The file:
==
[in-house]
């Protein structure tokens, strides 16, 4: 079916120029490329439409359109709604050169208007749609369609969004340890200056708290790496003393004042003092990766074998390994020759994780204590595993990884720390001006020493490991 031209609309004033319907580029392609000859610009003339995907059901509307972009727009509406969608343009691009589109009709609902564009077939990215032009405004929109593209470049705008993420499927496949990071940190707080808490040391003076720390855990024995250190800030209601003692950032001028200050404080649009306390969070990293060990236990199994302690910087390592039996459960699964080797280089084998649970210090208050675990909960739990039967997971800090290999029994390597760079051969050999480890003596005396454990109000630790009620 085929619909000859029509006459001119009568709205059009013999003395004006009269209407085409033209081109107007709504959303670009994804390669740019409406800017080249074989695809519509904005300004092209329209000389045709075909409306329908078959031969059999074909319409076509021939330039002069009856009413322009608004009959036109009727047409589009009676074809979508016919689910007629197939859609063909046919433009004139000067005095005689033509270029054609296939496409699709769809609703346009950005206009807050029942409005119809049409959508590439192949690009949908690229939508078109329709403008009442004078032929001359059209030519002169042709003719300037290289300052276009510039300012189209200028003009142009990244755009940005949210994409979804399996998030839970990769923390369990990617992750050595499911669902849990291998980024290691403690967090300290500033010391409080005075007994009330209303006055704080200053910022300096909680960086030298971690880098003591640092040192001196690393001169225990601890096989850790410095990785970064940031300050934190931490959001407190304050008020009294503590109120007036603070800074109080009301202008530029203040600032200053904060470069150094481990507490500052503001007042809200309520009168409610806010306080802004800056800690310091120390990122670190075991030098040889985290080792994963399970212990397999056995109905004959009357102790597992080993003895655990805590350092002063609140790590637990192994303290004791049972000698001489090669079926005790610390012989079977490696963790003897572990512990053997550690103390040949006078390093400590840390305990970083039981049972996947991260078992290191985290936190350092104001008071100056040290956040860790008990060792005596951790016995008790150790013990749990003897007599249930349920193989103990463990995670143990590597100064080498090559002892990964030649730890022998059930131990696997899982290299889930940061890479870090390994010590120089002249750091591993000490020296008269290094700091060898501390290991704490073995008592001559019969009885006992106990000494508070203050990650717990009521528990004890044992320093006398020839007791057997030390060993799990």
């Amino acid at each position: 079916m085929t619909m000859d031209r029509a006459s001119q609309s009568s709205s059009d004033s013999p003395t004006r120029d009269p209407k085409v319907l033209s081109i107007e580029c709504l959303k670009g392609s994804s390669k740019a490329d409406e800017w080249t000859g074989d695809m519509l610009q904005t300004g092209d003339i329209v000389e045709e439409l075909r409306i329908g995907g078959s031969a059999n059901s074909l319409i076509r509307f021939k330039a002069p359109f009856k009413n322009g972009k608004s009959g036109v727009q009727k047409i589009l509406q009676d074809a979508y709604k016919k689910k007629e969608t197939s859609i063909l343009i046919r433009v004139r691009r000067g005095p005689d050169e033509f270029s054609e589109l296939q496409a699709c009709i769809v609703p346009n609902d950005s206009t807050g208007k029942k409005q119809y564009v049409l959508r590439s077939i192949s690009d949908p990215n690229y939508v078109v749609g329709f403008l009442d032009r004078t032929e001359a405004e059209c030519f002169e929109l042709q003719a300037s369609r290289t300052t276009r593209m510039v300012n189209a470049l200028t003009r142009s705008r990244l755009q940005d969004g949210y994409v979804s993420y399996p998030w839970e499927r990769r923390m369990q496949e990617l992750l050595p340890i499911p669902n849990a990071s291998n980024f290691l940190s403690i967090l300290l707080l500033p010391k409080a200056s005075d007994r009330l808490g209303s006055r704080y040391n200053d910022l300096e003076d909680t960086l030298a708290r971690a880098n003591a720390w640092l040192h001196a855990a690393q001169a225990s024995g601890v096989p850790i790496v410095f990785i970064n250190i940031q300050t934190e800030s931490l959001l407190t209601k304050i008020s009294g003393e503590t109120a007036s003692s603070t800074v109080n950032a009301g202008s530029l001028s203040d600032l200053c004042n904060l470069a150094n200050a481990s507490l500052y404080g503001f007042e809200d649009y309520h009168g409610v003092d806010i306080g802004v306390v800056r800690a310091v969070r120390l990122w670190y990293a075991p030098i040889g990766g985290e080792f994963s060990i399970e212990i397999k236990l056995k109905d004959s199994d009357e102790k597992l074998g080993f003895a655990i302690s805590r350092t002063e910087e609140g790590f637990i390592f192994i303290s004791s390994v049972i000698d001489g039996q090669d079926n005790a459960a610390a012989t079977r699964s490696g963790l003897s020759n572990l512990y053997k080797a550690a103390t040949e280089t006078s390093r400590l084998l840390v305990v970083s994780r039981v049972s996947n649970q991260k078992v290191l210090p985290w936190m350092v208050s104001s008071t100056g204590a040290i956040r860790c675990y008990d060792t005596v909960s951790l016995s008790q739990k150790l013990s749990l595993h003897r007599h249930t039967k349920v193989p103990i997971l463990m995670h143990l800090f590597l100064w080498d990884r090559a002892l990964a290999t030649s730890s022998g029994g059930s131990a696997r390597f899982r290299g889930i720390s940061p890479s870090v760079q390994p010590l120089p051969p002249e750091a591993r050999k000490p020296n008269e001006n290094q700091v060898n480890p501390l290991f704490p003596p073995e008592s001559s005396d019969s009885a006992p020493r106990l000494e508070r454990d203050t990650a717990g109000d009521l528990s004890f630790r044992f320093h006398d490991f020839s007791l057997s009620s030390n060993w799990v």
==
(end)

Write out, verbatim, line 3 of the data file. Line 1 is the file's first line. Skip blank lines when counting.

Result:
């Amino acid at each position: 079916m085929t619909m000859d031209r029509a006459s001119q609309s009568s709205s059009d004033s013999p003395t004006r120029d009269p209407k085409v319907l033209s081109i107007e580029c709504l959303k670009g392609s994804s390669k740019a490329d409406e800017w080249t000859g074989d695809m519509l610009q904005t300004g092209d003339i329209v000389e045709e439409l075909r409306i329908g995907g078959s031969a059999n059901s074909l319409i076509r509307f021939k330039a002069p359109f009856k009413n322009g972009k608004s009959g036109v727009q009727k047409i589009l509406q009676d074809a979508y709604k016919k689910k007629e969608t197939s859609i063909l343009i046919r433009v004139r691009r000067g005095p005689d050169e033509f270029s054609e589109l296939q496409a699709c009709i769809v609703p346009n609902d950005s206009t807050g208007k029942k409005q119809y564009v049409l959508r590439s077939i192949s690009d949908p990215n690229y939508v078109v749609g329709f403008l009442d032009r004078t032929e001359a405004e059209c030519f002169e929109l042709q003719a300037s369609r290289t300052t276009r593209m510039v300012n189209a470049l200028t003009r142009s705008r990244l755009q940005d969004g949210y994409v979804s993420y399996p998030w839970e499927r990769r923390m369990q496949e990617l992750l050595p340890i499911p669902n849990a990071s291998n980024f290691l940190s403690i967090l300290l707080l500033p010391k409080a200056s005075d007994r009330l808490g209303s006055r704080y040391n200053d910022l300096e003076d909680t960086l030298a708290r971690a880098n003591a720390w640092l040192h001196a855990a690393q001169a225990s024995g601890v096989p850790i790496v410095f990785i970064n250190i940031q300050t934190e800030s931490l959001l407190t209601k304050i008020s009294g003393e503590t109120a007036s003692s603070t800074v109080n950032a009301g202008s530029l001028s203040d600032l200053c004042n904060l470069a150094n200050a481990s507490l500052y404080g503001f007042e809200d649009y309520h009168g409610v003092d806010i306080g802004v306390v800056r800690a310091v969070r120390l990122w670190y990293a075991p030098i040889g990766g985290e080792f994963s060990i399970e212990i397999k236990l056995k109905d004959s199994d009357e102790k597992l074998g080993f003895a655990i302690s805590r350092t002063e910087e609140g790590f637990i390592f192994i303290s004791s390994v049972i000698d001489g039996q090669d079926n005790a459960a610390a012989t079977r699964s490696g963790l003897s020759n572990l512990y053997k080797a550690a103390t040949e280089t006078s390093r400590l084998l840390v305990v970083s994780r039981v049972s996947n649970q991260k078992v290191l210090p985290w936190m350092v208050s104001s008071t100056g204590a040290i956040r860790c675990y008990d060792t005596v909960s951790l016995s008790q739990k150790l013990s749990l595993h003897r007599h249930t039967k349920v193989p103990i997971l463990m995670h143990l800090f590597l100064w080498d990884r090559a002892l990964a290999t030649s730890s022998g029994g059930s131990a696997r390597f899982r290299g889930i720390s940061p890479s870090v760079q390994p010590l120089p051969p002249e750091a591993r050999k000490p020296n008269e001006n290094q700091v060898n480890p501390l290991f704490p003596p073995e008592s001559s005396d019969s009885a006992p020493r106990l000494e508070r454990d203050t990650a717990g109000d009521l528990s004890f630790r044992f320093h006398d490991f020839s007791l057997s009620s030390n060993w799990v």